But, then, it could be your job is Midian.

In that case, take to heart the words of another man who, centuries after Moses, found himself in his own Midian, a jail cell: “I have learned in whatever state I am, to be content” (Philippians 4:11 RSV).

Dear God, if I spend the rest of my life in Midian, help me to be content. Help me to know that You will fulfill Your purpose for me (Psalm 138:8). Amen.

Read and reflect on Exodus 2:1–3:10

From God, Me & a Cup of Tea: 101 devotional readings to savor during your time with God © 2017 Michele Huey. All rights reserved.          

The Shepherd and I

The LORD is my shepherd. – Psalm 23 NIV 

When my youngest son first got his Australian Shepherd puppy, I had to chuckle. Did David have any clue how much time and effort it would take to train him?

The things this bundle of unbridled energy chewed up when I doggie-sat him! I seriously considered sending David an itemized bill for what I had to replace. Like my bird book. Like the spout from my stainless steel water bottle. Like a throw rug. Like the charging cord for my cell phone.

We’d call, “Tucker! Come!” But he ran the other way.

That was then.

Now Tucker is nearly two, and the time David has put into training him is obvious. While Tucker is still a bundle of energy, he’s obedient and tries hard to please. And he comes when he is called.

Just as it was important for Tucker to learn to submit to his master’s commands, it was also imperative for David to know Tucker, his Australian Shepherd traits and his unique personality.

When I think of Tucker, I think of Psalm 23.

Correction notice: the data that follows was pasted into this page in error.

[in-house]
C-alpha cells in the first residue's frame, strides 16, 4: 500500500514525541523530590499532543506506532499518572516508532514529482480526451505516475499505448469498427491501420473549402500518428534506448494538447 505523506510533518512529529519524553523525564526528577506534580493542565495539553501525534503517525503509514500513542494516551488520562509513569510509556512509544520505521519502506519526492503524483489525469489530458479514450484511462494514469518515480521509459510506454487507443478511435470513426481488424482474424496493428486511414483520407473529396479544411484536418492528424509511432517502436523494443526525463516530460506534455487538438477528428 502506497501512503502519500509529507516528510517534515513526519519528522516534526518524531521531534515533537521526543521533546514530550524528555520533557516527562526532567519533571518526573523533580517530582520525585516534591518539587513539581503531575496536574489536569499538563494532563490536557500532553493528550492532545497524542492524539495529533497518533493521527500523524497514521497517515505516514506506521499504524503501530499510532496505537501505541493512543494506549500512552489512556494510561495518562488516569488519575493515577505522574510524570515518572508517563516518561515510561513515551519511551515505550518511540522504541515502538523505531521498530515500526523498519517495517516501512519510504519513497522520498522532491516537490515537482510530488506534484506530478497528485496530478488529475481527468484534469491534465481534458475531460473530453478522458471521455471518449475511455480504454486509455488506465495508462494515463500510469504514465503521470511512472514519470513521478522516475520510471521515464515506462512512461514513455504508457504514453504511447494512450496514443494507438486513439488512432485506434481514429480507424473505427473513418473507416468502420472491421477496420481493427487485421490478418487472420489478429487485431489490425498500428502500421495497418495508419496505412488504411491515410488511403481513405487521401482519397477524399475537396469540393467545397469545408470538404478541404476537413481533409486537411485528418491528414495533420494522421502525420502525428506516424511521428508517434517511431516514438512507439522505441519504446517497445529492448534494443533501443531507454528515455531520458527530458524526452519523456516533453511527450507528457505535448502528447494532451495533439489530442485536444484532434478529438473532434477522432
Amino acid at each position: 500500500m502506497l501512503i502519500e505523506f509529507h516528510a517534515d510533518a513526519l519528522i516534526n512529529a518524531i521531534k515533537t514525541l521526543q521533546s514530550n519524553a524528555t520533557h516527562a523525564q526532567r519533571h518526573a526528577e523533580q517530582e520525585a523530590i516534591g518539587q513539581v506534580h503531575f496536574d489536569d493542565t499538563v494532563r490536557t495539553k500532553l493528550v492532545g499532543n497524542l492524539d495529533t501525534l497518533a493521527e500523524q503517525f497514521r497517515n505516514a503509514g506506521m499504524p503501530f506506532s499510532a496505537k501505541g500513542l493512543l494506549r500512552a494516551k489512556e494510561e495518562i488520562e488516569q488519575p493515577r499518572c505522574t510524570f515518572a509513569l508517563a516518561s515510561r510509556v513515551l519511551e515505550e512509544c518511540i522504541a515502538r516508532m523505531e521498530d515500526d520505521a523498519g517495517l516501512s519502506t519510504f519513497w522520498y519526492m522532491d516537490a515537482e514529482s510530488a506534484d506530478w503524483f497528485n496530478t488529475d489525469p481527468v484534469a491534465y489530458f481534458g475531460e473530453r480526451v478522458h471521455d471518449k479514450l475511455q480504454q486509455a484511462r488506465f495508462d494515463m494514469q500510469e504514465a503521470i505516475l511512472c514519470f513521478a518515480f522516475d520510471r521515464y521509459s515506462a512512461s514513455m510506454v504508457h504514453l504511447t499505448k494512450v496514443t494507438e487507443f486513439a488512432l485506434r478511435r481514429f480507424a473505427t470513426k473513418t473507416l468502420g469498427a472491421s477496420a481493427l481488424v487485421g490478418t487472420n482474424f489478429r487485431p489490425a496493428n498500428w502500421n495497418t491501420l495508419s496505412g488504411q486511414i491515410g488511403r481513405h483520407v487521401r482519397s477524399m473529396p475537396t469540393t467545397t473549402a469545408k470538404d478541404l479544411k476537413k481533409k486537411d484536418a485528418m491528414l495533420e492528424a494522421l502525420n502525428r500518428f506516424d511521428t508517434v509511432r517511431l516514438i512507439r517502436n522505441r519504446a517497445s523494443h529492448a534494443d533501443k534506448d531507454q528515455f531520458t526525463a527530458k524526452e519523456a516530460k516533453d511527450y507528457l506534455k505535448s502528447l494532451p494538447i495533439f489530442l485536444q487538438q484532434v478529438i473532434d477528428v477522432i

Over the centuries, this beloved psalm has brought comfort, peace, and contentment in times of grief, sadness, and doubt. As we read the words the psalmist David penned – probably while he was on a hillside tending his father’s sheep – they resonate deep within our hearts and souls, and we sense an unnamed longing within filled.

We imagine ourselves relaxing in a verdant meadow, beside a lazy brook whose waters gurgle placidly downstream. Our souls are refreshed and restored.

But our relationship with this Shepherd who leads us to this quiet place, who makes us lie down (when we’d rather be hurtling full steam ahead), who leads us, not away from, but through the deep, dark valleys in our lives, is one of trust.

We must trust the Shepherd.

This, then, is a psalm of trust – something that seems to be in short supply these days. We seem to want to trust only ourselves to provide for our needs. We think we know what we want, what we need. And so, we, like sheep, run away from our Shepherd (Isaiah 53:6), each our own way.

But our Shepherd knows us better than we know ourselves. You see, He is more than our Shepherd. He is our Creator, the One who formed each one of us when we were still in our mother’s womb. (Psalm 139)

As our Creator-Master-Shepherd trains us, we learn He wants only what He knows is best for each of us. We learn He acts out of love. “No discipline is enjoyable while it is happening – it’s painful! But afterward there will be a peaceful harvest of right living for those who are trained in this way.” (Hebrews 12:11 NLT)

When He formed man from the dust of the earth and breathed the breath of life in him, did God have any clue how much time and effort it would take to train this species? Yes. But He did it anyway because in His eyes we are worth it.

You see, we are more than sheep in His pasture (Psalm 100:3). We are His masterpiece (Ephesians 2:10), His crowning glory (Psalm 8:5).

Don’t you think it’s time we acted like it?

Thank you, Lord, for being my Shepherd. Amen.

Read and meditate on Psalm 23.

© 2018 Michele Huey. All rights reserved.